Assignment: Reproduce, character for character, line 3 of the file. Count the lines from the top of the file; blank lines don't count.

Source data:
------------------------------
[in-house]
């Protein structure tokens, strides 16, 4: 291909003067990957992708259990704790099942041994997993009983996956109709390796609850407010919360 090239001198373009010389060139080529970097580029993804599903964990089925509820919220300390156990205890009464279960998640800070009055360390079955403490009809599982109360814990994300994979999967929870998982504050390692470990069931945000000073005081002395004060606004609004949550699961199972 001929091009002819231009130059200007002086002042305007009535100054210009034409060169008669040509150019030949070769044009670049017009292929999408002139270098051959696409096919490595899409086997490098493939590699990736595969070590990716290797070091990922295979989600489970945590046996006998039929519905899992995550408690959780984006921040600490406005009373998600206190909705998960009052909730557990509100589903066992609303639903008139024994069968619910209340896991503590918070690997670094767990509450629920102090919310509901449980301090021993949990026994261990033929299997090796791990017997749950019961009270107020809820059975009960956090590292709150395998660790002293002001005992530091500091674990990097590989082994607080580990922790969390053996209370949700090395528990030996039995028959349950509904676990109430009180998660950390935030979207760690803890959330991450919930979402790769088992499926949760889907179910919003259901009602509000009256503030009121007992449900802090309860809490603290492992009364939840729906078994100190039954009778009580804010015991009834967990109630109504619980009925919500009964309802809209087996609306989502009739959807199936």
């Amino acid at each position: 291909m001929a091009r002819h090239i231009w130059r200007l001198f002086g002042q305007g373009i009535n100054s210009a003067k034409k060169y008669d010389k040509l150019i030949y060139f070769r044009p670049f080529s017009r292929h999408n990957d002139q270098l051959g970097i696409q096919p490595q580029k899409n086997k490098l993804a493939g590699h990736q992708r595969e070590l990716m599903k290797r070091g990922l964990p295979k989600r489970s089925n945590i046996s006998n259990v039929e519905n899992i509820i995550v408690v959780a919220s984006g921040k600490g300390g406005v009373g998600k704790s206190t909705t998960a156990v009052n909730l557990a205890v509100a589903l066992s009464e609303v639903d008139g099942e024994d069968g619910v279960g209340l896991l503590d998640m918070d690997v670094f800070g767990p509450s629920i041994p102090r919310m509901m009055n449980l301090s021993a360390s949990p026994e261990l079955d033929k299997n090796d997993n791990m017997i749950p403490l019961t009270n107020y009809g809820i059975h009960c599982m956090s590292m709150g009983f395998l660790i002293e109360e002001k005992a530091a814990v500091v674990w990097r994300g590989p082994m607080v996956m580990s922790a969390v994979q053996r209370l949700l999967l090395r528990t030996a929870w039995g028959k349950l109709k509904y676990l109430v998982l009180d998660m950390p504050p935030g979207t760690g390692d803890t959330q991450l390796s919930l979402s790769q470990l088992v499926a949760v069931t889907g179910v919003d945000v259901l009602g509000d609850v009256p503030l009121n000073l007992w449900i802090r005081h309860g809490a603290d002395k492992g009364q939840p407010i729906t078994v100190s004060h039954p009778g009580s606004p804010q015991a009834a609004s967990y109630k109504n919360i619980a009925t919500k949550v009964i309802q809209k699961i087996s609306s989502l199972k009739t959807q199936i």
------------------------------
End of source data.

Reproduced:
């Amino acid at each position: 291909m001929a091009r002819h090239i231009w130059r200007l001198f002086g002042q305007g373009i009535n100054s210009a003067k034409k060169y008669d010389k040509l150019i030949y060139f070769r044009p670049f080529s017009r292929h999408n990957d002139q270098l051959g970097i696409q096919p490595q580029k899409n086997k490098l993804a493939g590699h990736q992708r595969e070590l990716m599903k290797r070091g990922l964990p295979k989600r489970s089925n945590i046996s006998n259990v039929e519905n899992i509820i995550v408690v959780a919220s984006g921040k600490g300390g406005v009373g998600k704790s206190t909705t998960a156990v009052n909730l557990a205890v509100a589903l066992s009464e609303v639903d008139g099942e024994d069968g619910v279960g209340l896991l503590d998640m918070d690997v670094f800070g767990p509450s629920i041994p102090r919310m509901m009055n449980l301090s021993a360390s949990p026994e261990l079955d033929k299997n090796d997993n791990m017997i749950p403490l019961t009270n107020y009809g809820i059975h009960c599982m956090s590292m709150g009983f395998l660790i002293e109360e002001k005992a530091a814990v500091v674990w990097r994300g590989p082994m607080v996956m580990s922790a969390v994979q053996r209370l949700l999967l090395r528990t030996a929870w039995g028959k349950l109709k509904y676990l109430v998982l009180d998660m950390p504050p935030g979207t760690g390692d803890t959330q991450l390796s919930l979402s790769q470990l088992v499926a949760v069931t889907g179910v919003d945000v259901l009602g509000d609850v009256p503030l009121n000073l007992w449900i802090r005081h309860g809490a603290d002395k492992g009364q939840p407010i729906t078994v100190s004060h039954p009778g009580s606004p804010q015991a009834a609004s967990y109630k109504n919360i619980a009925t919500k949550v009964i309802q809209k699961i087996s609306s989502l199972k009739t959807q199936i």